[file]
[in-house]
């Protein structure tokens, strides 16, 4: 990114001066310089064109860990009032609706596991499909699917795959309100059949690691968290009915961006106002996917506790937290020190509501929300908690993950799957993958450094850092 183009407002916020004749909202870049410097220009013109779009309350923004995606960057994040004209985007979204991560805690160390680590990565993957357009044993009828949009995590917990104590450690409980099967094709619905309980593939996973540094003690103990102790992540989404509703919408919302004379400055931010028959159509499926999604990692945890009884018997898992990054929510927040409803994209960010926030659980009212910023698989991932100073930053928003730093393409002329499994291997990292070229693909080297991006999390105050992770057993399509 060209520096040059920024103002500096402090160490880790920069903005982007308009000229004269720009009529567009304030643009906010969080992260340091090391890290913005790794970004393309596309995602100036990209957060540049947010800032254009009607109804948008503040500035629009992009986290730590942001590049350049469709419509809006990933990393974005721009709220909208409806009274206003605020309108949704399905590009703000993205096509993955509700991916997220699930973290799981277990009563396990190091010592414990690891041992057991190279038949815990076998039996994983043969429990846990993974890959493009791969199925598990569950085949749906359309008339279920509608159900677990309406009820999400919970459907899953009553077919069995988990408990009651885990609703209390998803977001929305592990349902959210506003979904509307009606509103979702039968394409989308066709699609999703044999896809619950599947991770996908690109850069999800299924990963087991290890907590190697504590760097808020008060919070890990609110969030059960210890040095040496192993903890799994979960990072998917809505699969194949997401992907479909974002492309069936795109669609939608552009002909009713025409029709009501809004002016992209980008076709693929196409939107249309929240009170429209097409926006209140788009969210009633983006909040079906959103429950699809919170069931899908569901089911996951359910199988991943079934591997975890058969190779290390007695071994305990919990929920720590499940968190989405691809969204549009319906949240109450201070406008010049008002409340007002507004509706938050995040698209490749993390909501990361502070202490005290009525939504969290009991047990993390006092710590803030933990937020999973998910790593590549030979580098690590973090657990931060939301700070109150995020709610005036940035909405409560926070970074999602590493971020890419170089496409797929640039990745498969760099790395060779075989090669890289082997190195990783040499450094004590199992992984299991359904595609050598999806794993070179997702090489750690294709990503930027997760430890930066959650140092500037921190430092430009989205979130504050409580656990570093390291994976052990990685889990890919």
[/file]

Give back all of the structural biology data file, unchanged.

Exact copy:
[in-house]
């Protein structure tokens, strides 16, 4: 990114001066310089064109860990009032609706596991499909699917795959309100059949690691968290009915961006106002996917506790937290020190509501929300908690993950799957993958450094850092 183009407002916020004749909202870049410097220009013109779009309350923004995606960057994040004209985007979204991560805690160390680590990565993957357009044993009828949009995590917990104590450690409980099967094709619905309980593939996973540094003690103990102790992540989404509703919408919302004379400055931010028959159509499926999604990692945890009884018997898992990054929510927040409803994209960010926030659980009212910023698989991932100073930053928003730093393409002329499994291997990292070229693909080297991006999390105050992770057993399509 060209520096040059920024103002500096402090160490880790920069903005982007308009000229004269720009009529567009304030643009906010969080992260340091090391890290913005790794970004393309596309995602100036990209957060540049947010800032254009009607109804948008503040500035629009992009986290730590942001590049350049469709419509809006990933990393974005721009709220909208409806009274206003605020309108949704399905590009703000993205096509993955509700991916997220699930973290799981277990009563396990190091010592414990690891041992057991190279038949815990076998039996994983043969429990846990993974890959493009791969199925598990569950085949749906359309008339279920509608159900677990309406009820999400919970459907899953009553077919069995988990408990009651885990609703209390998803977001929305592990349902959210506003979904509307009606509103979702039968394409989308066709699609999703044999896809619950599947991770996908690109850069999800299924990963087991290890907590190697504590760097808020008060919070890990609110969030059960210890040095040496192993903890799994979960990072998917809505699969194949997401992907479909974002492309069936795109669609939608552009002909009713025409029709009501809004002016992209980008076709693929196409939107249309929240009170429209097409926006209140788009969210009633983006909040079906959103429950699809919170069931899908569901089911996951359910199988991943079934591997975890058969190779290390007695071994305990919990929920720590499940968190989405691809969204549009319906949240109450201070406008010049008002409340007002507004509706938050995040698209490749993390909501990361502070202490005290009525939504969290009991047990993390006092710590803030933990937020999973998910790593590549030979580098690590973090657990931060939301700070109150995020709610005036940035909405409560926070970074999602590493971020890419170089496409797929640039990745498969760099790395060779075989090669890289082997190195990783040499450094004590199992992984299991359904595609050598999806794993070179997702090489750690294709990503930027997760430890930066959650140092500037921190430092430009989205979130504050409580656990570093390291994976052990990685889990890919």